Everyone is drinking chlorophyll to get better skin. But are there any real benefits?

Yep, chlorophyll! Remember it from like, year eight biology? The stuff found in plants?? Well, people are mixing it into their water and downing it because it apparently has a heap of health benefits - including clearer skin.


Word on the TikTok streets is that chlorophyll can help with everything from acne to ageing skin, inflammation, and even wound healing.

Watch: Here are seven proven ways to improve your skin while sleeping. Post continues below.

Video via Mamamia

In case you're not on TikTok with all the other cool cats, you can check out some of the hype below:


The wink was to distract you from the spill. Did it work? 🙄 #skincare101 #chlorophyll #acnehelp #hormonalacne #glowyskin #healthylifestyle #clearskin

♬ heavy in my mind - Jurk

Benefits in the comments 🌱 #chlorophyll #review #alkelane #TheChallengeAllStars #petsoftiktok #WAX

♬ original sound - Monae Aesthetics

Told you it was a thing! Over the past week or so, the hashtag #chlorophyll has had over 160 million hits. And the buzz has prompted many liquid and powder versions of the supplement to quickly sell out online. Pretty crazy.

But are the benefits actually... legit?

Well, let's just say there are a few things you should know about this whole chlorophyll trend before jumping on the bandwagon willy nilly. 


To find out, we hit up a bunch of experts and asked them exactly what liquid chlorophyll can do for your skin.

Wait. What's chlorophyll, again?

Missed that science class because you were "sick"? Well, Dr Michele Squire from Qr8 MediSkin has got you. 

So, pop on that fancy learning hat real quick.

"Simply put, it’s the pigment that makes plants green. Remember learning about photosynthesis back in high school (the process by which plants capture the sun’s light energy and convert it to a form that can be used by the plant for growth)? Well, chlorophyll is the compound in plants that captures the sunlight," explains Dr Squire.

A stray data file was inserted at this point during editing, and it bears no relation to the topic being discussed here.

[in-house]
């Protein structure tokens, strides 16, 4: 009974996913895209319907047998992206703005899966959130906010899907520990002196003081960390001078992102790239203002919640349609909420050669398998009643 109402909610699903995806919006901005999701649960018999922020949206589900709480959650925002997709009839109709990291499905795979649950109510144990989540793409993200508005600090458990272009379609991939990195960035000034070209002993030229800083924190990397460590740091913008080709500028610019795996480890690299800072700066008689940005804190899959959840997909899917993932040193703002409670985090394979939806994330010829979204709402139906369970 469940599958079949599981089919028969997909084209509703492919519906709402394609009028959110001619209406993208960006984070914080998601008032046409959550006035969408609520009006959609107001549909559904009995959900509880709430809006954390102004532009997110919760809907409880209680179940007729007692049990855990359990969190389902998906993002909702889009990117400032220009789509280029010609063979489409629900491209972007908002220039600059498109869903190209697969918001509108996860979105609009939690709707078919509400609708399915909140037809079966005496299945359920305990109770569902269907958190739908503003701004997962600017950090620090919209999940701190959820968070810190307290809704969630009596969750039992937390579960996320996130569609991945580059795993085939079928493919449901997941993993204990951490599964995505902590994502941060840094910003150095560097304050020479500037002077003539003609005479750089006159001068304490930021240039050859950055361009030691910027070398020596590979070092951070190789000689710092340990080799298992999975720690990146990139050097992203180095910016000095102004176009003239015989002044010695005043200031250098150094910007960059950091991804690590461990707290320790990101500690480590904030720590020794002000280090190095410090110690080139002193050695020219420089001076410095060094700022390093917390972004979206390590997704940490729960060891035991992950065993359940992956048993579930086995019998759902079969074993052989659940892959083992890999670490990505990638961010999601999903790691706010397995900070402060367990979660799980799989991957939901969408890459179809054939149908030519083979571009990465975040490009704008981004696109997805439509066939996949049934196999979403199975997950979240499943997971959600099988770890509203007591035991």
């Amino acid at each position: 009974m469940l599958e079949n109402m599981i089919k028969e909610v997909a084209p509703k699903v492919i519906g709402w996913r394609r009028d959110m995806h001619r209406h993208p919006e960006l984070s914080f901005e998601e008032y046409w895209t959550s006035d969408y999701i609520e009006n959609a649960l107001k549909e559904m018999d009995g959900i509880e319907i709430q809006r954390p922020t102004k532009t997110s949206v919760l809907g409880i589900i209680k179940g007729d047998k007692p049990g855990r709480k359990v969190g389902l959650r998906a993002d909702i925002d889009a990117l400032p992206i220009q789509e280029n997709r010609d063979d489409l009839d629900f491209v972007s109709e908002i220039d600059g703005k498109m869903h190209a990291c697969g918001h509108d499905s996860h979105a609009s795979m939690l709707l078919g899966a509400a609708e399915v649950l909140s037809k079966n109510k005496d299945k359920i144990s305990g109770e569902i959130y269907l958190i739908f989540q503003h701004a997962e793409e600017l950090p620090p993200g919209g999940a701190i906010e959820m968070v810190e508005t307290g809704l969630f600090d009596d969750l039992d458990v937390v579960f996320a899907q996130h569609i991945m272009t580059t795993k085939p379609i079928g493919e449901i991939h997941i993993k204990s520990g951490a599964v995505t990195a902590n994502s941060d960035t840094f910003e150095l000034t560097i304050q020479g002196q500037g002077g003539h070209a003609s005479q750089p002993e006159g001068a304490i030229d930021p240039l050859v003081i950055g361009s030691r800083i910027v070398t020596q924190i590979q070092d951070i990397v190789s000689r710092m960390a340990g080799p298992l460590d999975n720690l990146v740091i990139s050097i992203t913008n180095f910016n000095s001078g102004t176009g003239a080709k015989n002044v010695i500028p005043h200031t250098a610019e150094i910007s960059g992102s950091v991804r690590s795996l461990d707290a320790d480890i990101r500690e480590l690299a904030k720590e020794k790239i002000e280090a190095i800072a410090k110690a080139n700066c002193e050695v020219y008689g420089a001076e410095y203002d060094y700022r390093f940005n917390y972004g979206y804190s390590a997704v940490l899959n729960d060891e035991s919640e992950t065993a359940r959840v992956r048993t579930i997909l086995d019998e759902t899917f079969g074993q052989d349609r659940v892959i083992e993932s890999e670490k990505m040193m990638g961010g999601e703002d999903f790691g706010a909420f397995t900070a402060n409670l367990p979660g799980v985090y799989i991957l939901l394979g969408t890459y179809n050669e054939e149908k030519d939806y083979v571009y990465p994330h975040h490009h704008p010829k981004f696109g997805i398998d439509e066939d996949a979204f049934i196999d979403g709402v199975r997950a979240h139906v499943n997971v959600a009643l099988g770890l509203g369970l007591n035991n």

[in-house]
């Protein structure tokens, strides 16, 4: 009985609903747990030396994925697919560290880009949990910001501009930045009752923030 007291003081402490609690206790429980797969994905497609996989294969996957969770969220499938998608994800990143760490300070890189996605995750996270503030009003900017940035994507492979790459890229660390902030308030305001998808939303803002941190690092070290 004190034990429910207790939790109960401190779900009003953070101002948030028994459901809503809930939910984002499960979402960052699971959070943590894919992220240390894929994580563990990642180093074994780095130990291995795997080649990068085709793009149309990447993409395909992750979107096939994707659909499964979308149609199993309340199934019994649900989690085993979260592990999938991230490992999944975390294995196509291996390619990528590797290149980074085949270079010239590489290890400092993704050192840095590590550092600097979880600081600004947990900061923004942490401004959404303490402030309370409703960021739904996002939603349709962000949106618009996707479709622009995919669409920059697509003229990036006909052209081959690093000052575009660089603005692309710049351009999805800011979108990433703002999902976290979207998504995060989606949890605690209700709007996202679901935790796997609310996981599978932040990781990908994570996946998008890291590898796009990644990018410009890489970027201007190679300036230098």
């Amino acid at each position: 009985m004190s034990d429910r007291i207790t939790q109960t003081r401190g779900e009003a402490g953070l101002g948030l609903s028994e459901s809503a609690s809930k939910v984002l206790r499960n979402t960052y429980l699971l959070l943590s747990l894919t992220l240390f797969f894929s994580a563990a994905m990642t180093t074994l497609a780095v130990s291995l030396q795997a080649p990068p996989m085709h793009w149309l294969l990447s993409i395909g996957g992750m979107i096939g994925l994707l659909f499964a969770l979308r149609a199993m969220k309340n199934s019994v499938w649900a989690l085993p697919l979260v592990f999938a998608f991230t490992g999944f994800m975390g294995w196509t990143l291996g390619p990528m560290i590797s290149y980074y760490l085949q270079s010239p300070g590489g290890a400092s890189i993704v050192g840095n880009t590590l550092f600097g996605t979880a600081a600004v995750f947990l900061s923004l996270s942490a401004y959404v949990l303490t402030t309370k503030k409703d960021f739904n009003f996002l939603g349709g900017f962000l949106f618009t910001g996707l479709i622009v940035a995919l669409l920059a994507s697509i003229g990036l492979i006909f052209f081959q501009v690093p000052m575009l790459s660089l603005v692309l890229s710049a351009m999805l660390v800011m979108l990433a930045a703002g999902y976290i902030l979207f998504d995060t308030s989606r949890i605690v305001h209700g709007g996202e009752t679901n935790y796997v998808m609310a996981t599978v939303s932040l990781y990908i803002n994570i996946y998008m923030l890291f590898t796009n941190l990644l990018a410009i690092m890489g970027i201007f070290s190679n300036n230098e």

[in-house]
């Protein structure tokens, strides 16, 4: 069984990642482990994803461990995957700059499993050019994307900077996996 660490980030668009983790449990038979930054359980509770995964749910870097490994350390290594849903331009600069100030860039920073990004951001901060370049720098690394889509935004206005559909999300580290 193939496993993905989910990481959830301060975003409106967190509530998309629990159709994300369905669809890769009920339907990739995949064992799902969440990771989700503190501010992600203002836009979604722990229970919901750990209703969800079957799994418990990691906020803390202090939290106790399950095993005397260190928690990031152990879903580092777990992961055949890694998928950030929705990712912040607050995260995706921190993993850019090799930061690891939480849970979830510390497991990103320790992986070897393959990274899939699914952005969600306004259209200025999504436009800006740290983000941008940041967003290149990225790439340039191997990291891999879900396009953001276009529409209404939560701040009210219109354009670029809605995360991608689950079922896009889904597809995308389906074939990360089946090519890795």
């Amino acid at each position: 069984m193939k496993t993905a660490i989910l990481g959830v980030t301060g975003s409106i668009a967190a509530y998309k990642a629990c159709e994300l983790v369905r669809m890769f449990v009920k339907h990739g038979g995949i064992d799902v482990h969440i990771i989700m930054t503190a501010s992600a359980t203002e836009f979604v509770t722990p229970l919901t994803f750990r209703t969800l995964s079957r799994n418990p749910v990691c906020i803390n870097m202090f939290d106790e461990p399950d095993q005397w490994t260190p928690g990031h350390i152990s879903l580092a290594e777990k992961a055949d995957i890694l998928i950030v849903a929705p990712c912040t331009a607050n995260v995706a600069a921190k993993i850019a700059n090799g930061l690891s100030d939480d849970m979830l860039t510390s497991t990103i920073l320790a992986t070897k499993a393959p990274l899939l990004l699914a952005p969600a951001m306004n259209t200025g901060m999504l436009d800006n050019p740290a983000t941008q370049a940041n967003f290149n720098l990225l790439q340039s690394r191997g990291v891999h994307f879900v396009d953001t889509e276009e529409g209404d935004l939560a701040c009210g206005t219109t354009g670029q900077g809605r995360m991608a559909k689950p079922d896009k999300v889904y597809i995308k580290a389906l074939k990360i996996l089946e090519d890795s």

"Chlorophyll has a chemical structure that is similar to haeme (the oxygen capturing part of haemoglobin, that colours our blood red), which is why it was called ‘plant blood’ during a previous fad. But it is neither plant blood (technically, that’s sap), nor can it substitute for the biological role of human blood."

Cool, cool. 

So, in a nutshell it's the stuff that makes plants green and it helps deliver nutrients and all that good stuff.

Listen: Speaking of weird TikTok trends, can potatoes really cure acne? We find out on this episode of You Beauty. Post continues below.

Does chlorophyll water actually contain chlorophyll?

"Um no, because chlorophyll is oil soluble so doesn’t dissolve in water," said Squire.



Image: Giphy 

"What the TikTokkers are dropping into their water is a commercial food colouring product called Sodium Copper Chlorophyllin (let’s just call it chlorophyllin). It's a water-soluble derivative that is chemically extracted from chlorophyll."


An unfortunate turn of events, friend.

Squire explains that the differences in the chemical extraction process and which plant source was used (because different plants contain different types of chlorophyll) varies, meaning the resulting compound can be a mixture of components, meaning it's never really the same.

"This is just one reason why the tiny number of human studies investigating the health benefits of chlorophyll are difficult to interpret – they aren’t comparing apples with apples," said Squire. 

"It’s also possible that something other than chlorophyll in these complex mixtures has health benefits (or, in the case of some studies, negative effects)."

Eek... so, there's that.

Are there any benefits to drinking chlorophyll to improve your skin?

According to Squire, there just isn’t enough science behind chlorophyll to warrant the hype that's currently surrounding it - especially when it comes to skin and clearing acne. 

"There are two acne studies in total, one using topically applied chlorophyll in combination with light therapy, and the other [using] topically applied chlorophyllin on 10 test subjects," she said.

"Both showed some acne improvement, which is promising but not even close to solid proof. And certainly nothing like the evidence supporting retinoids, the gold standard treatment for acne."